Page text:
Why the MMR Update is Huge for DBD
Dead by Daylight’s recent update on the way players are matched up with each other is the biggest in the game’s history. Players of old might hold the opinion that the pallet vacuums and spawns are a bigger deal, or that the Decisive Strike nerf alone held more weight than an MMR addition to the game. But I’m here to convince you otherwise, and argue for the MMR change as something that’s going to become more and more important as time goes on.
For starters, we need to acknowledge something important for this conversation: DBD isn’t a well balanced game. In fact, it's a rather poorly balanced game who’s developers have such a hard time coming up with mechanics to even the playing field between killers and survivors that the community, in a somewhat naively acquired habit, tend to declare that the game is ‘impossible to balance’ in nature and not because of the inept jobs the developers have thus far taken part in. Basically, the game is incredibly imbalanced, and a large part of the community thinks this is an inherent part of a 1v4 game, which isn’t a very well thought out position to hold, but is what they believe all the same. So why does this matter? Well, this matters because the only way the developers can accurately assess what is considered balanced or not is by determining what is being used in winning games more often than not. This can be easily visualized by thinking of the most efficient theoretical professional DBD teams and what tools they would use. Nurses and Spirits would run rampant, Mori’s and keys would be must-haves, and perks like DS and unbreakable would never disappear from sight.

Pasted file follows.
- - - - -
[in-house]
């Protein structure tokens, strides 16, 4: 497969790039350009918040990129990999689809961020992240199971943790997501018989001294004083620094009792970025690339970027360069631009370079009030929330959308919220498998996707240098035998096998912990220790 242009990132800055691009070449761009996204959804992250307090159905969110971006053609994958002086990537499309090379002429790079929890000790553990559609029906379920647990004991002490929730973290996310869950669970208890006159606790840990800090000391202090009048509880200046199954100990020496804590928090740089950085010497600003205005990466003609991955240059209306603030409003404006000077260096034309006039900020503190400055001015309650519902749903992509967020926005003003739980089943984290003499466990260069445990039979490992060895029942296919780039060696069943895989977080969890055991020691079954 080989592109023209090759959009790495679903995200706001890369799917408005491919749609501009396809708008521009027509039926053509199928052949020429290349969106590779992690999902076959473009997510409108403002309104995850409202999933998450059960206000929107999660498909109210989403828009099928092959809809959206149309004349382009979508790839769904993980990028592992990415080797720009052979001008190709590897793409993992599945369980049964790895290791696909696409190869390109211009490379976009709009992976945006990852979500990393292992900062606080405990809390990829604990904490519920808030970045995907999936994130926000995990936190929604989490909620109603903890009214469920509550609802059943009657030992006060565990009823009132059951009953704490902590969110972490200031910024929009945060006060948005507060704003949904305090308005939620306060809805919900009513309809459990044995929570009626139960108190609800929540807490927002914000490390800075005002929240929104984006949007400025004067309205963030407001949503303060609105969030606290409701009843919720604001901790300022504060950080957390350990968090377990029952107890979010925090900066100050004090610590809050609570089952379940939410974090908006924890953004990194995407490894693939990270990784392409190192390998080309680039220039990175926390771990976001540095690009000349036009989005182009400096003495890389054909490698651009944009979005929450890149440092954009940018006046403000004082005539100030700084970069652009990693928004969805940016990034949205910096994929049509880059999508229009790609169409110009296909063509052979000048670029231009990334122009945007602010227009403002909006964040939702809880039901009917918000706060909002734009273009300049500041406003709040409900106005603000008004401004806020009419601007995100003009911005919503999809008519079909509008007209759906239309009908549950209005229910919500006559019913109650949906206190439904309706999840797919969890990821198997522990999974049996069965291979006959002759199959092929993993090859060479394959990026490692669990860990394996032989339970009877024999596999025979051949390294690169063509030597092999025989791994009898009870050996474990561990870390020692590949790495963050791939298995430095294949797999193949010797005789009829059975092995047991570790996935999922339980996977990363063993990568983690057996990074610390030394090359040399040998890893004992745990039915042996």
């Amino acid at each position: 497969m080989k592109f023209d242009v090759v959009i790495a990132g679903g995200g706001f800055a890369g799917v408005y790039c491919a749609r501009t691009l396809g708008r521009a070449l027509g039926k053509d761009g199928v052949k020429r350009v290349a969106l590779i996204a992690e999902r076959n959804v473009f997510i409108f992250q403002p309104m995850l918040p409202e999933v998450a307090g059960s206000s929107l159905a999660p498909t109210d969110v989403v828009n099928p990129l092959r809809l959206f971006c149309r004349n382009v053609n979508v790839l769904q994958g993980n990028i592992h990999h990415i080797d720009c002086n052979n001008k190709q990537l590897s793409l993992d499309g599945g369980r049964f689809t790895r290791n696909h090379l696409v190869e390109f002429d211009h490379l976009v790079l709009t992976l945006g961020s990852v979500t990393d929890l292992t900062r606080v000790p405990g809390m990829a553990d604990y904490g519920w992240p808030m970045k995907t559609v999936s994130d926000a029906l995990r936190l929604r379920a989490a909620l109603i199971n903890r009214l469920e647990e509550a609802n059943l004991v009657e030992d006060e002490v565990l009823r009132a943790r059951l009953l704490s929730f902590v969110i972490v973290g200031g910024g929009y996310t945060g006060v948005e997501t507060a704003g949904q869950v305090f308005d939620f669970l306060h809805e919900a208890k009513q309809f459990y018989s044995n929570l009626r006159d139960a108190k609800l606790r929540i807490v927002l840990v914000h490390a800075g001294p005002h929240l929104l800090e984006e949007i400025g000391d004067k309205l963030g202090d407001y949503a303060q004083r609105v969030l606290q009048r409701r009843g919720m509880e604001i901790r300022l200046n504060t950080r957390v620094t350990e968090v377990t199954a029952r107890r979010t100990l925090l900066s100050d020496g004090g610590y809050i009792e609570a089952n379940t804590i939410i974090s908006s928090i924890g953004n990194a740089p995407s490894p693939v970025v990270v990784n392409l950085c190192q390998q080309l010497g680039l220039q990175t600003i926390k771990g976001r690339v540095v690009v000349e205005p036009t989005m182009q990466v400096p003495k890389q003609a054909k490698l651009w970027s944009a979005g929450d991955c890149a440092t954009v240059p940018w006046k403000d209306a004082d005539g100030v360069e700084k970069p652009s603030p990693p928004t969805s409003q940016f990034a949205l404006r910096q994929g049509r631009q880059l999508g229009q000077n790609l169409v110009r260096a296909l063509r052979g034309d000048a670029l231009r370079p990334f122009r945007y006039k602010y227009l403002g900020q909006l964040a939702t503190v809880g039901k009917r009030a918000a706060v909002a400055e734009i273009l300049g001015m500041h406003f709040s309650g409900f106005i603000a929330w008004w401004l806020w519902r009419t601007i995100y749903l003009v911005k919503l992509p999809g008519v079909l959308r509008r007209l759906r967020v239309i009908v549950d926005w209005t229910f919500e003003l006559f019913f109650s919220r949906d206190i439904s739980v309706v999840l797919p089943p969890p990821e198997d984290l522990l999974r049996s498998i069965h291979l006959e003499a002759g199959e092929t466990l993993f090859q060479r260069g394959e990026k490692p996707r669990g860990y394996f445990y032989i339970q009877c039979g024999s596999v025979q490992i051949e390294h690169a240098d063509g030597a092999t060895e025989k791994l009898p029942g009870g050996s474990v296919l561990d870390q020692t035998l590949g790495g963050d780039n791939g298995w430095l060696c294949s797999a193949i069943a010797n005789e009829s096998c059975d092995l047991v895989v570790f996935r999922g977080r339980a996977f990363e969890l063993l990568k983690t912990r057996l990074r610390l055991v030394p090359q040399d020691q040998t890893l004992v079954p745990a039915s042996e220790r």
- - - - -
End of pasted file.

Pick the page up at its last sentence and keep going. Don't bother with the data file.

Knowing this, it isn’t hard to see why the developers have been up a creek without a paddle during DBD’s lifespan. The only method of determining what’s truly strong they had access to is by seeing what the pip-rates were of players using certain items, perks, or killers. Given the fact that pipping (and therefore rank) means nothing of value when it comes to how skilled a player is, it becomes evident that these tools didn’t allow for accurate buffs and nerfs to the respective parts of the game that needed them.
Enter MMR. A system that can check for a player’s skill and accurately place him or her into a match with players of a similar skill level, at least in theory. Now, it's been pretty obvious to me that the MMR system isn’t working effectively at all. Either it's taking its sweet time to calibrate players into their proper skill bracket or it's just plain bad. But this is besides the point. The fact that BHVR has a system that can calculate the skill level of its players is the first step into making the game a properly balanced one. Even if that system is bad. Why? Because changes can be made to its algorithms (whether that’s making it simpler or more complicated) to improve upon its accuracy, which means the efficacy of balancing the game’s also improves. I go into detail about this specific philosophy in game design in an article I wrote some months ago, I’ll link to that right here if you care about why having these systems in place matter:
but to summarize; The developers need all the help they can get, and a system that can check for a player’s skill that doesn’t revolve around ‘gaming’ the system is absolutely a tool they need in their corner. BHVR is unimpressive when it comes to understanding high MMR (and low MMR, to be honest) game design, so anything that aids in their balancing is a plus. If the system itself is poor, it can always be improved upon, so any groundwork is good groundwork at this point. And, with time, the benefits reaped by the players for this kind of investment over the long term will compile into a greater game than DBD ever could have hoped to be previously, making the MMR system, even in its current state, the most important update to ever be implemented in its life. GLHF, -E